FORTUNE -- The Agence France Press headline that moved over the business wires Saturday morning seemed like deja vu all over again:
Citing only a statement issued by China Labor Watch in New York, the news agency reported that the deaths occurred at a Foxconn factory in the central city of Zhengzhou and included a 30-year-old married man who died on May 14, a 23-year-old woman (April 27) and a 24-year-old man (April 24).
And it wasn't until two days later, when the Wall Street Journal reported Foxconn's version of events, that we learned that two of the suicides occurred outside the company's property and were not, according to Foxconn, work-related.
As for the third victim -- the 24-year-old man who died on April 24 -- he didn't work for the company at all. He had, however, applied for a job at Foxconn. As if that makes a difference.
Although the Journal is to be commended for following up, we note that as far as it's concerned, Apple is the only company that matters -- or at least the only one worth mentioning -- when bad things happen in a Foxconn factory town.
As Macworld's Michael Kan once put it: "Foxconn builds products for many vendors, but its mud sticks to Apple."
Two weeks after a fatal explosion, it's business as usual at Foxconn's factory in Chengdu.
After an explosion in a Chinese factory that makes iPads for Apple (AAPL) killed three workers and injured 15 more, one analyst estimated that Apple's quarterly iPad production numbers might fall by as much as 2.8 million units -- speculation that helped drive the company's shares down more than 1.5% that day.
Two weeks later, it's clear MOREPhilip Elmer-DeWitt - Jun 2, 2011 11:10 AM ET
It's the 14th at a Hon Hai plant so far this year, according to Chinese labor groups
Reuters reports that a 23-year-old Foxconn employee was found dead outside a dormitory in the company's Shenzhen factory complex Friday morning.
Foxconn is describing the young man's death as a suicide -- the 14th so far this year according to a count maintained by Chinese labor rights groups.
Foxconn, a publicly traded subsidiary of Taiwan's Hon MOREPhilip Elmer-DeWitt - Nov 5, 2010 8:34 AM ET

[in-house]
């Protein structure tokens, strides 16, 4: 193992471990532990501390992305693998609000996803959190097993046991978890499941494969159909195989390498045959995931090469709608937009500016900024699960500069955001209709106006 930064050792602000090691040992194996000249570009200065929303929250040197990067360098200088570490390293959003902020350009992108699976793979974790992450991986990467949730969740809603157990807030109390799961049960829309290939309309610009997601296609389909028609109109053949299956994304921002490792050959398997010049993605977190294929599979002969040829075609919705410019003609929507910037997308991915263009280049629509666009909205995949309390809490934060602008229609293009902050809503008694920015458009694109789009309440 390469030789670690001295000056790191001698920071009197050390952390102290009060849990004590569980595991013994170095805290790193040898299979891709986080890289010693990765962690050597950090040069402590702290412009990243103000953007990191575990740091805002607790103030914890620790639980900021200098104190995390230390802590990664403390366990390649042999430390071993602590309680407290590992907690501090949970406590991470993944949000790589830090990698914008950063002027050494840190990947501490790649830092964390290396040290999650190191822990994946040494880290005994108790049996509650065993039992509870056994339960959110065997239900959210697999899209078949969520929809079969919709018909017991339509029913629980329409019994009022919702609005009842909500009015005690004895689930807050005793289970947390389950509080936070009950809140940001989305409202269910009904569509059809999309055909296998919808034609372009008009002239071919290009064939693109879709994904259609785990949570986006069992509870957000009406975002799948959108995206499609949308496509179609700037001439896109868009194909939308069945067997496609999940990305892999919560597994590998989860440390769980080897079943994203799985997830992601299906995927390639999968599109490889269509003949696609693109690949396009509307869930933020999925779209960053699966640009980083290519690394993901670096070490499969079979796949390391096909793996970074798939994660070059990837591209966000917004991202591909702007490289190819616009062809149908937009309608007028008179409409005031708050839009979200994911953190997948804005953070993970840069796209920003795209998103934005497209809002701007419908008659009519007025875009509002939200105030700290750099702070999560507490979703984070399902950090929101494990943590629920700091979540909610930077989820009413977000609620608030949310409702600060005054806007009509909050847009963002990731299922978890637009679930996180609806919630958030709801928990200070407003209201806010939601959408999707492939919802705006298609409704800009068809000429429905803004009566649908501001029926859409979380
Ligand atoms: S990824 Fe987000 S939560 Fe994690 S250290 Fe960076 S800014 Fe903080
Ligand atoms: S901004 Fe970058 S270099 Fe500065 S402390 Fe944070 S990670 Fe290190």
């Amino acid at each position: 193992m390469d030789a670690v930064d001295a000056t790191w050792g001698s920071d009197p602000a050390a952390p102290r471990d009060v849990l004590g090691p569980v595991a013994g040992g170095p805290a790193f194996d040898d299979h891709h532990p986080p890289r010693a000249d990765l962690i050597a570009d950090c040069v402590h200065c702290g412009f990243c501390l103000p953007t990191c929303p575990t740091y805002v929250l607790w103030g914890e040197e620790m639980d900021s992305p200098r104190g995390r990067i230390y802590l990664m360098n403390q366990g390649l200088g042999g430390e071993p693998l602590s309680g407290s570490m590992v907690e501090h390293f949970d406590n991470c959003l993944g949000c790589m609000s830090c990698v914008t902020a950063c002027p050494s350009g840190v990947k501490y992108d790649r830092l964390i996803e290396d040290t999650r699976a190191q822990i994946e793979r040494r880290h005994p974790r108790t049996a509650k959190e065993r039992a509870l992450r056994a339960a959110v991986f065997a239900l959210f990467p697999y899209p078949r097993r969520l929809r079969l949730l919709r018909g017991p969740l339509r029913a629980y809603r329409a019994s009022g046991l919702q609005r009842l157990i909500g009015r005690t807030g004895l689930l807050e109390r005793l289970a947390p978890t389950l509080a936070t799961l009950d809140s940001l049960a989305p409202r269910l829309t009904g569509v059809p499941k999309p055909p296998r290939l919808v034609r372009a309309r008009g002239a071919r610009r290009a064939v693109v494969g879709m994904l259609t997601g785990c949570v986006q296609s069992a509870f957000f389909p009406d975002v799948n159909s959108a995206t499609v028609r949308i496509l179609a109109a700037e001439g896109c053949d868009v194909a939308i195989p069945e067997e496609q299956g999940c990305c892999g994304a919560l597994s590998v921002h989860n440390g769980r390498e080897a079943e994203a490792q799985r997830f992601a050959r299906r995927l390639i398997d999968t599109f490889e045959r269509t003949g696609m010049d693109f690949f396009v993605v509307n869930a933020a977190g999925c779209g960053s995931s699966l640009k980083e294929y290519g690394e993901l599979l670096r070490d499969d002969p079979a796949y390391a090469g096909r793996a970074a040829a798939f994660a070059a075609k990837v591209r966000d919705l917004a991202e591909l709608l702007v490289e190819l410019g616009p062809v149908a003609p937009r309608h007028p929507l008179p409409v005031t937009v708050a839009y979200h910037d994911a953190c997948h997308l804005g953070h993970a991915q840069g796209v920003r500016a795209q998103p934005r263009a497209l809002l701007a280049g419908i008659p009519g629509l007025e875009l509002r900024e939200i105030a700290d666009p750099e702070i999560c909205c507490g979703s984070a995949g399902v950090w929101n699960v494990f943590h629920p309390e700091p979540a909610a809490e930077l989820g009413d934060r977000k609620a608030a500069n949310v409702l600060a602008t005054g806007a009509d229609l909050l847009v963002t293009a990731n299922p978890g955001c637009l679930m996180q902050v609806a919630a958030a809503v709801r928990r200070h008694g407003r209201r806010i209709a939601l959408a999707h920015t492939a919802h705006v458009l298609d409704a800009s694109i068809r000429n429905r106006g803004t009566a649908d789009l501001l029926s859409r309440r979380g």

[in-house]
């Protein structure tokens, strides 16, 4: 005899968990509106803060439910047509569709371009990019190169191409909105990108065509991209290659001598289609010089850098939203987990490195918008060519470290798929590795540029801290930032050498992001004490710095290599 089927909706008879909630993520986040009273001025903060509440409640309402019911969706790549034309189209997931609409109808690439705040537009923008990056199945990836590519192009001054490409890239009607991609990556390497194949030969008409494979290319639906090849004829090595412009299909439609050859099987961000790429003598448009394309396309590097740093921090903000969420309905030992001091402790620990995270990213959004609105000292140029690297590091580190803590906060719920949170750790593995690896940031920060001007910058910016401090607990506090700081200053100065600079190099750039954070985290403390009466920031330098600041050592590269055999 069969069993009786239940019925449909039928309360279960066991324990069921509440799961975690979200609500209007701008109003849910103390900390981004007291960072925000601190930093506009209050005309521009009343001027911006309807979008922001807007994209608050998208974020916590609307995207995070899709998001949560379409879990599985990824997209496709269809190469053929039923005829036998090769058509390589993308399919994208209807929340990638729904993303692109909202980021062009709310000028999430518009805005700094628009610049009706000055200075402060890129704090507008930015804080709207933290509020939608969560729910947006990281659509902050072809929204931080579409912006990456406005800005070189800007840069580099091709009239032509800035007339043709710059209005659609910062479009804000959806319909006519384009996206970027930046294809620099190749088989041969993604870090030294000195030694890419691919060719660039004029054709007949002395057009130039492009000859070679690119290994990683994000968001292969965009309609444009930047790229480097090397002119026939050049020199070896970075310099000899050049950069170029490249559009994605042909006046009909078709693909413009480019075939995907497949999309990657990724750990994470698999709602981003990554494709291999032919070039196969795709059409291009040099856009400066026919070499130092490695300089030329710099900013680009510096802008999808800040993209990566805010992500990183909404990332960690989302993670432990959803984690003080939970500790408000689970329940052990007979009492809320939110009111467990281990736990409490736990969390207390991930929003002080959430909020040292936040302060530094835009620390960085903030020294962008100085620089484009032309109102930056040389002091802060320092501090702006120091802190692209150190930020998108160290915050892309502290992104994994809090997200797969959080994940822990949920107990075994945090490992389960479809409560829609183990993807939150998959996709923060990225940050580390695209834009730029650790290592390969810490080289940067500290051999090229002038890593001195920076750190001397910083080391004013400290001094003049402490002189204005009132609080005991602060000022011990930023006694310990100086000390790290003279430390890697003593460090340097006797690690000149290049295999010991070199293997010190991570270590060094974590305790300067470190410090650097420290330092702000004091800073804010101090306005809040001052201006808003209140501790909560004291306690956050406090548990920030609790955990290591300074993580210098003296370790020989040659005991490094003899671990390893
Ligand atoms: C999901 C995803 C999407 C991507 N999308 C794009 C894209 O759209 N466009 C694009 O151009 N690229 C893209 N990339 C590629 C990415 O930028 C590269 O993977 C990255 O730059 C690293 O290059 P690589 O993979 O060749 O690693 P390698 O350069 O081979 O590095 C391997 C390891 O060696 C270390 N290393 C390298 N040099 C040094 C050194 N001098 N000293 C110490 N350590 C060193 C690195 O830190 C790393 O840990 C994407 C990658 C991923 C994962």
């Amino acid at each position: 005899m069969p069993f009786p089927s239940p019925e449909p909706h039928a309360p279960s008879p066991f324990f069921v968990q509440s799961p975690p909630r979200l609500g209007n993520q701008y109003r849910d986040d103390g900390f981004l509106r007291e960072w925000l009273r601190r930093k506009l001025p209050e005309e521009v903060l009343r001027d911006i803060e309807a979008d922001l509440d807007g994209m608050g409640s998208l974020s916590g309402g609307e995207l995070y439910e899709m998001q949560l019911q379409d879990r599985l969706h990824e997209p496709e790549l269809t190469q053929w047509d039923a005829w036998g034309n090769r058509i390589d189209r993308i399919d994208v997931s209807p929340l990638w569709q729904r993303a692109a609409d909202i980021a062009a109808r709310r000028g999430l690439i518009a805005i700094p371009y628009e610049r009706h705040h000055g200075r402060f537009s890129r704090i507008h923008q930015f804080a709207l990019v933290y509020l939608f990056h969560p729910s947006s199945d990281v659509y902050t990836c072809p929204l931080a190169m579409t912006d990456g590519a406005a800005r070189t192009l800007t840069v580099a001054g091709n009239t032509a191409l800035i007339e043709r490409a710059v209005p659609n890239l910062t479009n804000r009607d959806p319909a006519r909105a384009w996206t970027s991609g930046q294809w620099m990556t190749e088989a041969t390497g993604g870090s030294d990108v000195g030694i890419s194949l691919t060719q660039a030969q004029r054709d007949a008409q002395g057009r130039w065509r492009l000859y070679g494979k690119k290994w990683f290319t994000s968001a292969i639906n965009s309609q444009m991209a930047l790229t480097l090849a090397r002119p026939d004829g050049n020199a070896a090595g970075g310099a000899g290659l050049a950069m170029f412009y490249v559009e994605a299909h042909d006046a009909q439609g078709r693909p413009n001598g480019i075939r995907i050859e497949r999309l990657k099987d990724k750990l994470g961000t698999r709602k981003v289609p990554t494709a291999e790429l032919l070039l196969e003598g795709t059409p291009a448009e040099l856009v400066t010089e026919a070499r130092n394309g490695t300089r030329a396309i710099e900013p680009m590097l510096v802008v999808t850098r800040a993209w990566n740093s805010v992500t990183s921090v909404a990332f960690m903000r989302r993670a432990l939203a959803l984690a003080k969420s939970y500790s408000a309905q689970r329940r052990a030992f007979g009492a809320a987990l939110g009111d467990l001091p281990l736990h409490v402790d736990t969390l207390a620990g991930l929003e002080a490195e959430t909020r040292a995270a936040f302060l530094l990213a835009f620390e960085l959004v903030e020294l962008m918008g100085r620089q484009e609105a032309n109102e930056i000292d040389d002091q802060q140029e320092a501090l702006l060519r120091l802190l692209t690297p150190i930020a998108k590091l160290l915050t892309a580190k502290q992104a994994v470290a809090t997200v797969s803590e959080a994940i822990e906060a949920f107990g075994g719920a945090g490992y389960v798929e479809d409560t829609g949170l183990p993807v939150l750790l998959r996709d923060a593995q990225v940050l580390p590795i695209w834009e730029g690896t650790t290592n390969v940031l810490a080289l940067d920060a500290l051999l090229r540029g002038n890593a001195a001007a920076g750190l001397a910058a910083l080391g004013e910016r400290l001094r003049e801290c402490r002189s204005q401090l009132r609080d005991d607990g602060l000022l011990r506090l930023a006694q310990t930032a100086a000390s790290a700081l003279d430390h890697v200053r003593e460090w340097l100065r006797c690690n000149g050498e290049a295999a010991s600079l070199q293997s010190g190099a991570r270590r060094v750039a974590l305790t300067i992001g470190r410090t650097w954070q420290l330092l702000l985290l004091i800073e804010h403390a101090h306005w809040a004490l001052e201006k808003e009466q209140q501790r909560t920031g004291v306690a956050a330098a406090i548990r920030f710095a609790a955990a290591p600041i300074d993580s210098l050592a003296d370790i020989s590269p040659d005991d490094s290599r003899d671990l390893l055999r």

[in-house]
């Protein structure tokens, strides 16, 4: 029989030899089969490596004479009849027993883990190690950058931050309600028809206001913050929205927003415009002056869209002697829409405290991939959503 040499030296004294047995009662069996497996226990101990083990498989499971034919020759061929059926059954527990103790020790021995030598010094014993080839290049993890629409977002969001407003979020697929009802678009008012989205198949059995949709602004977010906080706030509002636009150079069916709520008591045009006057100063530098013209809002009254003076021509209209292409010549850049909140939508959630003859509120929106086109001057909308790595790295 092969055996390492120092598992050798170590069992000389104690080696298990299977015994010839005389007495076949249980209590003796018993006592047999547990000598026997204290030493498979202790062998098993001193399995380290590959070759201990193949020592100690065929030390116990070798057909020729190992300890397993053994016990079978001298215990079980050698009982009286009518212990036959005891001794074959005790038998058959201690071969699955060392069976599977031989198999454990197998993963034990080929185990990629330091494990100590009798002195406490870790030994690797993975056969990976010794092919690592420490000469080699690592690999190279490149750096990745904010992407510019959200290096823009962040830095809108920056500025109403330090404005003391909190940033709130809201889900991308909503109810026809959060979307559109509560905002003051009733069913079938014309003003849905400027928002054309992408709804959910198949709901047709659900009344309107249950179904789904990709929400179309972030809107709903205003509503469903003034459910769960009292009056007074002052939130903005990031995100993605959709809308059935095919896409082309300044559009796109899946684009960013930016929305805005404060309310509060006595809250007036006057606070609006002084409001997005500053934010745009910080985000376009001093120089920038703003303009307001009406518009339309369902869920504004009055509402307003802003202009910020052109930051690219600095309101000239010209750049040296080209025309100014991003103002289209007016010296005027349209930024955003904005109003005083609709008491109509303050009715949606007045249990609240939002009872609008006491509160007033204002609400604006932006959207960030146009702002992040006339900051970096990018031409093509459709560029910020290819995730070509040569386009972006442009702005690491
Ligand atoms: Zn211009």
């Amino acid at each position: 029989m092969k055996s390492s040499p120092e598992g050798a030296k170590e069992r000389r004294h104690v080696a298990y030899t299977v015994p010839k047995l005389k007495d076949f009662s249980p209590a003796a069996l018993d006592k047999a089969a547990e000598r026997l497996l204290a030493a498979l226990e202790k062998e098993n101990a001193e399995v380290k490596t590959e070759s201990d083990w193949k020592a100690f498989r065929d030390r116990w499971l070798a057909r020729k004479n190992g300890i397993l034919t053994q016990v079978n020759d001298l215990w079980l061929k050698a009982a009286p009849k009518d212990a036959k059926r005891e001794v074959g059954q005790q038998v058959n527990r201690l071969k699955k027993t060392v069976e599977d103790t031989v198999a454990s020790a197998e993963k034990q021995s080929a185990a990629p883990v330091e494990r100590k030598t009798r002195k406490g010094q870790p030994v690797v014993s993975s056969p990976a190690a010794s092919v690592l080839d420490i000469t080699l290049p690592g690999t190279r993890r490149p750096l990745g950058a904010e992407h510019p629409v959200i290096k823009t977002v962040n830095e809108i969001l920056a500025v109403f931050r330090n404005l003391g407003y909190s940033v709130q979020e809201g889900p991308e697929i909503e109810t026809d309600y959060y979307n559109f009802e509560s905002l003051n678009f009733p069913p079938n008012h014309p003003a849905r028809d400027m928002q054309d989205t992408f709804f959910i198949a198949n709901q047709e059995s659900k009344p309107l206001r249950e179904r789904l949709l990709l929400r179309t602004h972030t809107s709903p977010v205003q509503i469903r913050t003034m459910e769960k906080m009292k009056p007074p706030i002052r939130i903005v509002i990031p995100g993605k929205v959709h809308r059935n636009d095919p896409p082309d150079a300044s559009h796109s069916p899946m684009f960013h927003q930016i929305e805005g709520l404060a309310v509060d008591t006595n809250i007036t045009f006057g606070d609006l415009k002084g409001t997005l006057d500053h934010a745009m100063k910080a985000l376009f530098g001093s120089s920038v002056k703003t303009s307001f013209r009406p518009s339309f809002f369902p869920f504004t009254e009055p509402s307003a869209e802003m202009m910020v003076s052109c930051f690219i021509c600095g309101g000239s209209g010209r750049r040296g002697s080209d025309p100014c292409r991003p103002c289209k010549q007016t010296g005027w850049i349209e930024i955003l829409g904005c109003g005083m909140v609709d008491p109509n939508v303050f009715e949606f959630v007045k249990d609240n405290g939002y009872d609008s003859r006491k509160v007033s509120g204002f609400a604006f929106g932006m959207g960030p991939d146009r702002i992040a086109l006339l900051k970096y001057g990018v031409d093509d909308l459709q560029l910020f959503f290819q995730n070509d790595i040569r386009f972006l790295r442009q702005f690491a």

Foxconn's production rate is one of many revelations in a new profile of its chairman
"I should be honest with you," Foxconn founder and chairman Terry Gou told Bloomberg Businessweek on the subject of the suicides at his company's massive factory complex in Shenzhen, China. "The first one, second one, and third one, I did not see this as a serious problem. We had around 800,000 employees, and here MOREPhilip Elmer-DeWitt - Sep 10, 2010 11:16 AM ET
A flurry of public relations activity in China after the ninth fatal fall this year
[UPDATE: A tenth Hon Hai employee -- a 23-year-old man -- jumped to his death from the seventh floor of a workers dormitory only hours after Hon Hai executives took journalists on an unprecedented tour of one of their plants and promised to outfit the dorms with safety nets.]
Terry Gou, the Taiwanese tycoon who founded Hon MOREPhilip Elmer-DeWitt - May 26, 2010 7:15 AM ET
Much has been written -- especially in China -- about the case of Sun Danyong, the 25-year-old Foxconn employee who jumped to his death from a 12th-story apartment in Shenzhen two weeks ago after being interrogated about a missing next-generation iPhone prototype.
The story cast a harsh light on working conditions at Foxconn -- the brand name of Taiwan-based Hon Hai, one of the world's largest manufacturers of computer components -- MOREPhilip Elmer-DeWitt - Jul 27, 2009 7:17 AM ET
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